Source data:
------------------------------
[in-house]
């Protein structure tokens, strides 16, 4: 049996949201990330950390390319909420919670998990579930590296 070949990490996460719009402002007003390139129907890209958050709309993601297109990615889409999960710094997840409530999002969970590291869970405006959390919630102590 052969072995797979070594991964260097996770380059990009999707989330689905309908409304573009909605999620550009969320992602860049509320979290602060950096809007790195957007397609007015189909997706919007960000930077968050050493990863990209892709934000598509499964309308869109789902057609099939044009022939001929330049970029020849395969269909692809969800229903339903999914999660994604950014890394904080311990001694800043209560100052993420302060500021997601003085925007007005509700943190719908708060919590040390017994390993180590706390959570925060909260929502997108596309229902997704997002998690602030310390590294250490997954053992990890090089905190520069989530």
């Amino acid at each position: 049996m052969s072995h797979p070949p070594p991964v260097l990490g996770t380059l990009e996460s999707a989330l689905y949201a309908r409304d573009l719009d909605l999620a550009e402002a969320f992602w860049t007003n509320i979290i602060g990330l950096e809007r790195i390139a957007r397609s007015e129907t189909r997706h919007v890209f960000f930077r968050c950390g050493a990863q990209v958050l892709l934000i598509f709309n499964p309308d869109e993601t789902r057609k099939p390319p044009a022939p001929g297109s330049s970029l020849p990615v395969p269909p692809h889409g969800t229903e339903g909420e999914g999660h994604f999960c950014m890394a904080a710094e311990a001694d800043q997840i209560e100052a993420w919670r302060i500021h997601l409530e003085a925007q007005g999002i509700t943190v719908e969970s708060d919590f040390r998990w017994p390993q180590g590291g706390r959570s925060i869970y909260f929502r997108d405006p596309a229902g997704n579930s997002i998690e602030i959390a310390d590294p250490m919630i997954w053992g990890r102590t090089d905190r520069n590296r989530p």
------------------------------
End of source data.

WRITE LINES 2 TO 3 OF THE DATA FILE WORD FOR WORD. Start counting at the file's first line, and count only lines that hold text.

């Protein structure tokens, strides 16, 4: 049996949201990330950390390319909420919670998990579930590296 070949990490996460719009402002007003390139129907890209958050709309993601297109990615889409999960710094997840409530999002969970590291869970405006959390919630102590 052969072995797979070594991964260097996770380059990009999707989330689905309908409304573009909605999620550009969320992602860049509320979290602060950096809007790195957007397609007015189909997706919007960000930077968050050493990863990209892709934000598509499964309308869109789902057609099939044009022939001929330049970029020849395969269909692809969800229903339903999914999660994604950014890394904080311990001694800043209560100052993420302060500021997601003085925007007005509700943190719908708060919590040390017994390993180590706390959570925060909260929502997108596309229902997704997002998690602030310390590294250490997954053992990890090089905190520069989530």
């Amino acid at each position: 049996m052969s072995h797979p070949p070594p991964v260097l990490g996770t380059l990009e996460s999707a989330l689905y949201a309908r409304d573009l719009d909605l999620a550009e402002a969320f992602w860049t007003n509320i979290i602060g990330l950096e809007r790195i390139a957007r397609s007015e129907t189909r997706h919007v890209f960000f930077r968050c950390g050493a990863q990209v958050l892709l934000i598509f709309n499964p309308d869109e993601t789902r057609k099939p390319p044009a022939p001929g297109s330049s970029l020849p990615v395969p269909p692809h889409g969800t229903e339903g909420e999914g999660h994604f999960c950014m890394a904080a710094e311990a001694d800043q997840i209560e100052a993420w919670r302060i500021h997601l409530e003085a925007q007005g999002i509700t943190v719908e969970s708060d919590f040390r998990w017994p390993q180590g590291g706390r959570s925060i869970y909260f929502r997108d405006p596309a229902g997704n579930s997002i998690e602030i959390a310390d590294p250490m919630i997954w053992g990890r102590t090089d905190r520069n590296r989530p």